The Copyright Royalty Board delivered record labels and performing artists a modest cost of living increase on Wednesday (Dec. 1) for a select type of streaming platforms. In 2022, the per-stream royalty rate paid by webcasters such as Pandora and iHeartRadio for “non-interactive” streams will increase from 0.26 to 0.28 cents for subscription streams and from 0.21 to 0.22 cents for non-subscription performances. Non-commercial webcasters will pay 0.22 cents per stream.
Wednesday’s announcement was the culmination of the latest CRB rate proceeding, known as Web V, that established royalties some streaming services pay to record labels and recording artists under Section 114, for non-interactive performances, and Section 112, the “ephemeral” copies of sound recordings a platform needs to make those performances. The three-judge board determines some royalty rates that streaming, satellite and cable broadcasters pay to record labels, performing artists, music publishers and performing rights organizations in the United States. Streaming services pay Section 112 and 114 royalties to SoundExchange, which evenly splits a royalty between rights owner and the performing artist, with small carve outs for session musicians and SoundExchange’s administration fee.
Web V applies to services with “lean back” listening like the traditional radio experience. Most streaming royalties come from interactive, on-demand services such as Spotify and Apple Music that negotiate directly with rights owners for licenses to play their recordings. Consumers increasingly pay for services that let them choose songs or artists a la carte, without restrictions. But U.S. law allows a non-interactive service to pay a lower, statutory rate, without negotiating with rights holders, so long as they limit the listener’s ability to select artists or songs.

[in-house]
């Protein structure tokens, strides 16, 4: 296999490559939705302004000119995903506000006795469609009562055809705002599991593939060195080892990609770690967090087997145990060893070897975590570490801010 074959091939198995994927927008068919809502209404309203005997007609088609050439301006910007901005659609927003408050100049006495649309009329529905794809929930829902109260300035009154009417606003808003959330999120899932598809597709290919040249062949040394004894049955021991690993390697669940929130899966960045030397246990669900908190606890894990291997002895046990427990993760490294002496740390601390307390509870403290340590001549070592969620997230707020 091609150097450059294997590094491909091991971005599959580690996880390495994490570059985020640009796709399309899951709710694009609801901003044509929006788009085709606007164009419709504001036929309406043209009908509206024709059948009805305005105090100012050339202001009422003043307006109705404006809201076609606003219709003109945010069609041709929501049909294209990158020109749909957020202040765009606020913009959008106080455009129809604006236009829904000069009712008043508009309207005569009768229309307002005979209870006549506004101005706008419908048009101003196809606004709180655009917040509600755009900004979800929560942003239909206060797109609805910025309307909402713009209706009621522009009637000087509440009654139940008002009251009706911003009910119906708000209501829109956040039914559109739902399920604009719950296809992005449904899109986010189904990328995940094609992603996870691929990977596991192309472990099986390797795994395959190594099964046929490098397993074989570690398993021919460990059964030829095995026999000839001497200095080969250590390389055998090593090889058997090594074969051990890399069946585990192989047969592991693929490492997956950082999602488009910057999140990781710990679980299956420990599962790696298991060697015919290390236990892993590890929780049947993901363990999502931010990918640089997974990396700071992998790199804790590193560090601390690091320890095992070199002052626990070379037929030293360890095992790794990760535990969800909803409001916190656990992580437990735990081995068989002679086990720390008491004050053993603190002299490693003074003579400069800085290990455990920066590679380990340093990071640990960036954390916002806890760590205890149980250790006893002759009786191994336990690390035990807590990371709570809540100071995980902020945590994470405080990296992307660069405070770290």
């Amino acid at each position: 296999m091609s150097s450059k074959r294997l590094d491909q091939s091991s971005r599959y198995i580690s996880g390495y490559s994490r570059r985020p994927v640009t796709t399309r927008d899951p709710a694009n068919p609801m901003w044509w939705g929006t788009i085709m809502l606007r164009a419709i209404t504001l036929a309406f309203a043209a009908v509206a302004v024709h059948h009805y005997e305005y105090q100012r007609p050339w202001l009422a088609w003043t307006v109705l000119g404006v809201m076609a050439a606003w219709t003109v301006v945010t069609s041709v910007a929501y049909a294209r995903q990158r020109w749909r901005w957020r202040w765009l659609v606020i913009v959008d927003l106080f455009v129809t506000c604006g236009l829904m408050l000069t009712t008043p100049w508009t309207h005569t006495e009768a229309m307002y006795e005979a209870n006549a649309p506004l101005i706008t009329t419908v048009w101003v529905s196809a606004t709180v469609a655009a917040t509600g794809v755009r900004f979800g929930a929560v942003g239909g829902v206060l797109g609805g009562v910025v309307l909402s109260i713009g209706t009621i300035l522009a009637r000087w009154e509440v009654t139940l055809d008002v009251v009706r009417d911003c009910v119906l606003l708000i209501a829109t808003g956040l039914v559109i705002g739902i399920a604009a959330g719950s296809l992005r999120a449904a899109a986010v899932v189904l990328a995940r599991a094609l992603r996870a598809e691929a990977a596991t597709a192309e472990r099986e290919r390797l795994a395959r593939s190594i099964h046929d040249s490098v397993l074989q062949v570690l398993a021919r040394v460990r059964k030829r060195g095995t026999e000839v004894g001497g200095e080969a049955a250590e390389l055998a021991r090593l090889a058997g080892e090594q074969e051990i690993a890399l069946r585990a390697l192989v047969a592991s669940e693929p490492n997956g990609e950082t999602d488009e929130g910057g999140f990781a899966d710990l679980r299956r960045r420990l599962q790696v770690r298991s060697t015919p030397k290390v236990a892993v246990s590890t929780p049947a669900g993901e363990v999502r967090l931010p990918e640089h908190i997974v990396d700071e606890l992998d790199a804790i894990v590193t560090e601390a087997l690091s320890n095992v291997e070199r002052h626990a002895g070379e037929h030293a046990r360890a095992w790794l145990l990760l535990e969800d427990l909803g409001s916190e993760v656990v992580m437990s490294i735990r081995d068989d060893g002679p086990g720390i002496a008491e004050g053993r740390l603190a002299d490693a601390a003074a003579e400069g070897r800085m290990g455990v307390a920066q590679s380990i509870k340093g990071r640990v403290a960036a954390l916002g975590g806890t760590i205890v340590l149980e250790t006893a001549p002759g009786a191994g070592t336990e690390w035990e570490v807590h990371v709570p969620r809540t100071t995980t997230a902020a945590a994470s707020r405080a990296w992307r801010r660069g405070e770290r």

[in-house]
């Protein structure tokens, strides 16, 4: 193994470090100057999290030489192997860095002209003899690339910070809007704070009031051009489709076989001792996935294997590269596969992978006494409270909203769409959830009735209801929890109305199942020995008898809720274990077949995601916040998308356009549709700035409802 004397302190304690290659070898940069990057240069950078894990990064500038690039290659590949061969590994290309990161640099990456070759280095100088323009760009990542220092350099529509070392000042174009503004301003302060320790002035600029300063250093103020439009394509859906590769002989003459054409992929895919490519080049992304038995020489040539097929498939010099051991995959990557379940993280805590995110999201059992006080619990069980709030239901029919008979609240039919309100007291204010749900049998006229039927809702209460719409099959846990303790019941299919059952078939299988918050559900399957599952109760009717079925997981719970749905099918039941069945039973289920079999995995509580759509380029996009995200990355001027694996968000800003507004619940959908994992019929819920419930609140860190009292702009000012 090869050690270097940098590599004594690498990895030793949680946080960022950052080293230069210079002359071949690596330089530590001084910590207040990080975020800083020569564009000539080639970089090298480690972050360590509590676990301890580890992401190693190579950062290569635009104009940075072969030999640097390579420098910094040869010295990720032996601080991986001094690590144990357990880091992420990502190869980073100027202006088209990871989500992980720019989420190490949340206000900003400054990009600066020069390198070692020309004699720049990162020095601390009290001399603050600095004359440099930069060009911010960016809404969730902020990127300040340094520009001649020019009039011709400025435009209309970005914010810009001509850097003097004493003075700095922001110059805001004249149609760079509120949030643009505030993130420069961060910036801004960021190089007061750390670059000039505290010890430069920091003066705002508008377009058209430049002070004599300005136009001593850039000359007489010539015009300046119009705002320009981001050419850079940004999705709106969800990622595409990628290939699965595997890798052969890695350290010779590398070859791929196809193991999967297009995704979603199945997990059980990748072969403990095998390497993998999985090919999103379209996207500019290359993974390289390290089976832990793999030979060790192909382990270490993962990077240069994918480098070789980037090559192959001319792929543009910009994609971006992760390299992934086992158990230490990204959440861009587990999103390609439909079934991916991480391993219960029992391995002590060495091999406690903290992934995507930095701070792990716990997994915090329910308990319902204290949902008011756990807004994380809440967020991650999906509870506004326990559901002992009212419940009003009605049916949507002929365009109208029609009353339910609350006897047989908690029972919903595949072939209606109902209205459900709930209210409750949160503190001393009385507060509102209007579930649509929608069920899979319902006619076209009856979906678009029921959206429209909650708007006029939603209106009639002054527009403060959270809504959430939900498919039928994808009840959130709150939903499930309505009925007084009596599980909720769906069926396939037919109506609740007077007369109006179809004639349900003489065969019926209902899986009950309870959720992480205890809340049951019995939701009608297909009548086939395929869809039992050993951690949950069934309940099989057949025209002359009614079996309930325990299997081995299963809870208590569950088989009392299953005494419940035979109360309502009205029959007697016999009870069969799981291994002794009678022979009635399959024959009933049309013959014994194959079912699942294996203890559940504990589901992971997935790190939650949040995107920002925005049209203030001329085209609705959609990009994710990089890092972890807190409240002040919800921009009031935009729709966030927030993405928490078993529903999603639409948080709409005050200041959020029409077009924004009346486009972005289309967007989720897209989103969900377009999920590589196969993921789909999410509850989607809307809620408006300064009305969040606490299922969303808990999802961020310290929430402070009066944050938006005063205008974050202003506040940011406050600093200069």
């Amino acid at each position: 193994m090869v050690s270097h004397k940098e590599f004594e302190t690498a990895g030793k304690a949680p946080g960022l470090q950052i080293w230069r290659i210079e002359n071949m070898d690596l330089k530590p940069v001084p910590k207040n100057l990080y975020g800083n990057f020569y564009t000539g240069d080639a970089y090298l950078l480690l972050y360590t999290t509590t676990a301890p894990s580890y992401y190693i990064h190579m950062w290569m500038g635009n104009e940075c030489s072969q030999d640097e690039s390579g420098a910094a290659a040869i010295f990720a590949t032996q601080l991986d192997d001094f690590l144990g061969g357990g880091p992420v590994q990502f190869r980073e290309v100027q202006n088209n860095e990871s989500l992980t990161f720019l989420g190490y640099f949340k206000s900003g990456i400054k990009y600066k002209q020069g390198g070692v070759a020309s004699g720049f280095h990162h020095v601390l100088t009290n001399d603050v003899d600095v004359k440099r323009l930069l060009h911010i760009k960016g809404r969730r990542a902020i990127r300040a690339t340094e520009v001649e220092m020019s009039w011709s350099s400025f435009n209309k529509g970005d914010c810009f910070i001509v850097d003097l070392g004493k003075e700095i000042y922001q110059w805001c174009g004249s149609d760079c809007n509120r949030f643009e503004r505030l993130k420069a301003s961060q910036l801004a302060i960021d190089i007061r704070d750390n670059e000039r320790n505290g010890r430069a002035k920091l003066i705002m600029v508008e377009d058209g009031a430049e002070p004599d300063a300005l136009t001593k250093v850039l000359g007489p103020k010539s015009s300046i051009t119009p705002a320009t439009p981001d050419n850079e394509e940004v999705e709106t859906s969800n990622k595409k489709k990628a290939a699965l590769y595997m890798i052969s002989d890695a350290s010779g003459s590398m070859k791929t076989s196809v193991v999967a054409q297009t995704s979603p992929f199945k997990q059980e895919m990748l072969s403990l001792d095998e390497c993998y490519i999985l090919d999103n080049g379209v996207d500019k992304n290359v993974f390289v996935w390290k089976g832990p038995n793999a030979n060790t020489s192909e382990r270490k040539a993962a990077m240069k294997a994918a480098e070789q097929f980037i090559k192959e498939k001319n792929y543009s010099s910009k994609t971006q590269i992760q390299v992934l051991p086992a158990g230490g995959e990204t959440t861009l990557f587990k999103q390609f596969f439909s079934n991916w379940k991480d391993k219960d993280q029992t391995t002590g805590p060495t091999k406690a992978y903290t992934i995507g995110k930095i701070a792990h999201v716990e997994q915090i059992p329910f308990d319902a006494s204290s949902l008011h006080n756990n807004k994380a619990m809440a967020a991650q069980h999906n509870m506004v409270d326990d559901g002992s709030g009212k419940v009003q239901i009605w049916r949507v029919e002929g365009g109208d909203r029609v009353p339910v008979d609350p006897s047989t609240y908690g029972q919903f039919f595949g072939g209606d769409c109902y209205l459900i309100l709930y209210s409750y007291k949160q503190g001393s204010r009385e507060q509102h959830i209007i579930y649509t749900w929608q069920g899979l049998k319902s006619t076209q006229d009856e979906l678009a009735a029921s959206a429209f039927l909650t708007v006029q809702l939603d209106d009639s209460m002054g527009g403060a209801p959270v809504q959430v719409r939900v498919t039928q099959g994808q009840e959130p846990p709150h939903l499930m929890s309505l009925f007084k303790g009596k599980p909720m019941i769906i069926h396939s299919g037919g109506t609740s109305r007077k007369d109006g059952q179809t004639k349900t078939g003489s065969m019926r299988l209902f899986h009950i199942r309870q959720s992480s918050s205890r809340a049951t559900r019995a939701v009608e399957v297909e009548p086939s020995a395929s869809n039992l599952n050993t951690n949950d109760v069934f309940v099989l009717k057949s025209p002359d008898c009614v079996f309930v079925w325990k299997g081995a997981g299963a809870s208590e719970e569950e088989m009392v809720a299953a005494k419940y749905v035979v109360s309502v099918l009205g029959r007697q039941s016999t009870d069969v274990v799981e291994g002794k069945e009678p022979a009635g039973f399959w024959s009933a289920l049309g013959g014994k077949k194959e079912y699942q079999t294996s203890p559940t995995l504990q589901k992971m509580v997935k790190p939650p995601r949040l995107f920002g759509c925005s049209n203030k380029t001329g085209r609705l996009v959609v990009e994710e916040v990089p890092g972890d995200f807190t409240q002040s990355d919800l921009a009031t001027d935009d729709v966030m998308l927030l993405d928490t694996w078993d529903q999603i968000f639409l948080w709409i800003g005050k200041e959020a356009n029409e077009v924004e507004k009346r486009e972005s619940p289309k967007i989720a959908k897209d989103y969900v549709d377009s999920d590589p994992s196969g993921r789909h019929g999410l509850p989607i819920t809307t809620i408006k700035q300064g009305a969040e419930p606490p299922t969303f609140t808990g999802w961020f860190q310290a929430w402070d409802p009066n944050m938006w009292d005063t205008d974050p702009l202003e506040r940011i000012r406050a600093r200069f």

The Web V decision affects a relatively small segment of the U.S. recorded music business. Section 112 and 114 royalties, including additional amounts paid by SiriusXM satellite radio and cable broadcasters such as Music Choice, were $487 million in the first half of 2021 — just 7.8% of total digital revenues, according to the RIAA. Some streaming services pay Section 112 and 114 royalties directly to rights owners, however, and distribute the artists’ shares to SoundExchange.
Each year, the CRB calculates an adjustment to predetermined royalty rates based on the annual change in the Bureau of Labor Statistics’ consumer price index for all urban consumers (CPI-U), a measure of prices paid for a range of goods and services (food, energy, health care costs, shelter and transportation). On Nov. 10, the BLS announced the CPI-U increased 6.2% over the last 12 months — over three times the annual average from 2016 to 2020. Until 2016, the CRB established annual rates for each five-year period covered by a particular rate proceeding. In Web IV — it covered 2016 to 2020 — and Web V, the CRB established a rate at the beginning of a five-year term and makes annual adjustments using the CPI-U.